Goodness, possums, it seems there was a new episode of Top Chef last night. Can you believe it?
This reality-television anabasis has been dragging on for so long that we very nearly forgot.
We look upon October 3 as soldiers look upon the end date of their tour of duty.
Although this season may not actually be longer than last season (we can't be bothered to check the dates to confirm), it certainly feels that way. It's not that the season is terrible--it isn't, and in many ways it's an improvement on last season. And yet there's nonetheless something bland and undercooked at the core.
Thank goodness for sleek, glossy-lipped, feline-eyed, vixenish General Simmons, who in her report to Congress--er, blog--puts her finger on one of the major problems:
I too must remind myself on occasion that most challenges are not meant to be team efforts, are not meant to prove your ability to play nice. They are meant to be competitive, to test each chef’s skill and speed. It drove us crazy at times how lovey-dovey the cast could be and how easily they forgot that, at the end of the day, there is only room for one winner. But not Hung. In this instance especially, I applaud his choice to keep his secrets to himself, even if it meant frustrating the others. He worked hard to execute that dish well and it paid off with a win.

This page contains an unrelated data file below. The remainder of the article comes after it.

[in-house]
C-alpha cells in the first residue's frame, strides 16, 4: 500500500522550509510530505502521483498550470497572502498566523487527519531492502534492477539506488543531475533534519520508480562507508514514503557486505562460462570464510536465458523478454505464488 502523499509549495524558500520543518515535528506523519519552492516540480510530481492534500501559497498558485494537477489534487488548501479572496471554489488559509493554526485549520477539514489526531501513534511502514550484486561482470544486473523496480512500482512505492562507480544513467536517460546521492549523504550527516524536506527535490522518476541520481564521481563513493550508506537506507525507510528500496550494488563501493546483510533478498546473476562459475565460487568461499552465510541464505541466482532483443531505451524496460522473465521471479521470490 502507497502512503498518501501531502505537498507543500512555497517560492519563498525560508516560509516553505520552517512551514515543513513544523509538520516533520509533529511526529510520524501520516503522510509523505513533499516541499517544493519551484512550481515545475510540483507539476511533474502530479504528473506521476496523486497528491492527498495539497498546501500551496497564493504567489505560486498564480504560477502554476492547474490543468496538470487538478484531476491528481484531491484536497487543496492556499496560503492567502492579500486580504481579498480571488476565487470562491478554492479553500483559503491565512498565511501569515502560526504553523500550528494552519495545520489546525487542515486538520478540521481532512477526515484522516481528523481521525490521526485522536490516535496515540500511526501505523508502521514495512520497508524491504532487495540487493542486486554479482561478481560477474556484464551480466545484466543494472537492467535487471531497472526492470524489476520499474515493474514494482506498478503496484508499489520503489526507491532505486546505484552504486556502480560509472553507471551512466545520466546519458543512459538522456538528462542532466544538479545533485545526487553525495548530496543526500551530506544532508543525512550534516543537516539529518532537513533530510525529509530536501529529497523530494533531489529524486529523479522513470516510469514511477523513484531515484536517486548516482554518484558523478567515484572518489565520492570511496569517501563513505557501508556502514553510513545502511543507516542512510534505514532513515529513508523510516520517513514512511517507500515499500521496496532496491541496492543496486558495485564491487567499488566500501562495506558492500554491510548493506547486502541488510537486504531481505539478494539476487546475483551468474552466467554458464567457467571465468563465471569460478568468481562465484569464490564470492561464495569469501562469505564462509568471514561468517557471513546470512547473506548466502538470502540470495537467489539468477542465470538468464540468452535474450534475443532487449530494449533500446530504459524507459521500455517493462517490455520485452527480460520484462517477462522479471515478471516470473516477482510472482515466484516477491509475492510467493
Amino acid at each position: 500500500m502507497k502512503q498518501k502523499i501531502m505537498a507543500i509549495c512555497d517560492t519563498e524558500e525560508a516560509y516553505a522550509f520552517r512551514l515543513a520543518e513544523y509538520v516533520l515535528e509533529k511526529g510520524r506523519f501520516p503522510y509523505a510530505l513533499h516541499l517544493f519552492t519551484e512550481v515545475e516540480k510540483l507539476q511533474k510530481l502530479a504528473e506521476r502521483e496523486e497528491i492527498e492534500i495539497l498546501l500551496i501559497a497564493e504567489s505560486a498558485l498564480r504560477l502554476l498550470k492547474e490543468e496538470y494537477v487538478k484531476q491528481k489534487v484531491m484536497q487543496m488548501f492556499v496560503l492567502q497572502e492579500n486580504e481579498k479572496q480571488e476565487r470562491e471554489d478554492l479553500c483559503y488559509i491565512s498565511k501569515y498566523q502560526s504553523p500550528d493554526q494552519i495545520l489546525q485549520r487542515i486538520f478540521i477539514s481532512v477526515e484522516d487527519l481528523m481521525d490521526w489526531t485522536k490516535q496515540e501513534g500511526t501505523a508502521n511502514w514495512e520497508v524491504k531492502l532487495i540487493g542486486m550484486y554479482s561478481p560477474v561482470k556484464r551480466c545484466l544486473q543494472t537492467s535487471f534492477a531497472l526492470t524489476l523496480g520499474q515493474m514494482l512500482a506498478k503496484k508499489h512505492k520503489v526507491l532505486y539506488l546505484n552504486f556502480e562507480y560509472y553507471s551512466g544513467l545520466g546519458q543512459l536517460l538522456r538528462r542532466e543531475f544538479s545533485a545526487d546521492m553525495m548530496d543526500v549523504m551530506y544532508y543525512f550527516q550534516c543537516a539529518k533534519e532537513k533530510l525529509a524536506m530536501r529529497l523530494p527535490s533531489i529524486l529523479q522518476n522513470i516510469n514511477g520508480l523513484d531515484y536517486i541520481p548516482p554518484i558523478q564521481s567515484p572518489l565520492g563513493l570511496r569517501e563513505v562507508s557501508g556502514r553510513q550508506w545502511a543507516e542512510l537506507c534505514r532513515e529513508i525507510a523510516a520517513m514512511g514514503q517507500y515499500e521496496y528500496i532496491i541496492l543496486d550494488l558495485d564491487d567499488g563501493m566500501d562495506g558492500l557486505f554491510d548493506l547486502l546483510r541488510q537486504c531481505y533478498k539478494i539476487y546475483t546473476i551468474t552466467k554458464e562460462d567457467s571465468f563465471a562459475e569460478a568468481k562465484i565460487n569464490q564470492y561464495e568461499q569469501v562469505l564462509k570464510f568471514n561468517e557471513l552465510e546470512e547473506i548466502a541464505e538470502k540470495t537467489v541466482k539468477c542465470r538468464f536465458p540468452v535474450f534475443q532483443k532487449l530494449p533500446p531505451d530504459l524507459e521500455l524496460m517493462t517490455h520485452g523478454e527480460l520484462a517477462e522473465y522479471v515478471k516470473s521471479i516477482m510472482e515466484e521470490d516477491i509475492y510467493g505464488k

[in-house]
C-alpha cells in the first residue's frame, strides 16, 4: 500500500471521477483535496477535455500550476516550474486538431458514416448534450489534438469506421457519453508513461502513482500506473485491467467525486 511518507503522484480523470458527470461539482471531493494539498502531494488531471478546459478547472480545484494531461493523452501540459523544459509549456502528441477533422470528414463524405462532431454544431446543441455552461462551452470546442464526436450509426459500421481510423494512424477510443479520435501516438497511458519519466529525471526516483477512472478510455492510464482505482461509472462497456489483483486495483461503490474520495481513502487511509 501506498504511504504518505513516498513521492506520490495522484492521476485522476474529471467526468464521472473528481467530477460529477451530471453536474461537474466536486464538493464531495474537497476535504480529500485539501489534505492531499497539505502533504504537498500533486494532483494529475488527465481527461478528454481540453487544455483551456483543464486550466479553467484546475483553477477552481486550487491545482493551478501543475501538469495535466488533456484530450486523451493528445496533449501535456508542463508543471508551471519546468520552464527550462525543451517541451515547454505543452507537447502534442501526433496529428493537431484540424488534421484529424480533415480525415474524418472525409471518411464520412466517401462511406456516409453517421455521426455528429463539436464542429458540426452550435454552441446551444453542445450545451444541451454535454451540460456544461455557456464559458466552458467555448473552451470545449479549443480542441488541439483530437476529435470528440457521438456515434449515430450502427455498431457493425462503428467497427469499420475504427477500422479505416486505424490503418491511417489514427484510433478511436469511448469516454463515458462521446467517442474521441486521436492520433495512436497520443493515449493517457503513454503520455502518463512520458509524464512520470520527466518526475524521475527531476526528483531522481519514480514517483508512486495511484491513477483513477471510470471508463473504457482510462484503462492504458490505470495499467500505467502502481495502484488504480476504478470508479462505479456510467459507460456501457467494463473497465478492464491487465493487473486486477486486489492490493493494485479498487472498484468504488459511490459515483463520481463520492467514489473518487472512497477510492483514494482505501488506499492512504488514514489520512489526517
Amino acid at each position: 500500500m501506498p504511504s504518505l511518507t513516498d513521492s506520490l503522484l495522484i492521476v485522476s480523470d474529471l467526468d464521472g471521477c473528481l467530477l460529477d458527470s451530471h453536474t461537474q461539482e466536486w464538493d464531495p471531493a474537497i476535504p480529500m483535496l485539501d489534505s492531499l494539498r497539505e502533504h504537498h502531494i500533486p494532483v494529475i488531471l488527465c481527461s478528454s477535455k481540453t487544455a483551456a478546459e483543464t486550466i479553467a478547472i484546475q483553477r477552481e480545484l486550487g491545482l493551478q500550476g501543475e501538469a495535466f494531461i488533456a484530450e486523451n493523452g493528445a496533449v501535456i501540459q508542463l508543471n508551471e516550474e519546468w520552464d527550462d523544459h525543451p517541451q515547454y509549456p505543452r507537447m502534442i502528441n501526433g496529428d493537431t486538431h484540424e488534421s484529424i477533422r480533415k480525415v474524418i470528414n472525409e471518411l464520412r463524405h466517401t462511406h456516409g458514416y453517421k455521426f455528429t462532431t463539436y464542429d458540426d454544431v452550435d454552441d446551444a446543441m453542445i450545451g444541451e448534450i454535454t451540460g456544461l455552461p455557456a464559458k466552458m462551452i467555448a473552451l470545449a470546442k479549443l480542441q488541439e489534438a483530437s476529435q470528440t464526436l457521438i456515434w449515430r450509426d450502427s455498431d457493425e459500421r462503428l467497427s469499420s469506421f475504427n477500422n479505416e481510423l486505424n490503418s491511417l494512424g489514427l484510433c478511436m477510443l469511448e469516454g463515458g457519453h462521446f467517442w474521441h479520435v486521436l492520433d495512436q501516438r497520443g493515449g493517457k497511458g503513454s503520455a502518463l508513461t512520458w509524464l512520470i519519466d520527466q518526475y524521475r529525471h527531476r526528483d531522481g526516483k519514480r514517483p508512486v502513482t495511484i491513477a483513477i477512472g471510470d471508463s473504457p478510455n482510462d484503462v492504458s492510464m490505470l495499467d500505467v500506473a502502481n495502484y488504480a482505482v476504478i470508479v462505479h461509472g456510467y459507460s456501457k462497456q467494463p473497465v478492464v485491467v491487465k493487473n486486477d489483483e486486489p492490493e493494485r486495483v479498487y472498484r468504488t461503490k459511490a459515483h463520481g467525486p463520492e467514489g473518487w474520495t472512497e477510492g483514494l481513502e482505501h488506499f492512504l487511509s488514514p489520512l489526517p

Exactly, Miss Gail. It nearly drove us crazy, too.
And you know what, possums? We still don't understand what the other cheftestants were doing sitting around the table trying collectively to gather tips on how to make the classic Le Cirque dish (and we were nearly driven out of our minds by hearing everyone pronounce it "Le Sirk"; Douglas Sirk and Le Cirque are both fabulous, but one thing they're not is homonyms). The bottom line is--it's not cool to try to copy the smart Asian kid's homework, and we, for one, are glad that he metaphorically leaned over his desk and covered his paper. Gong Li would be proud.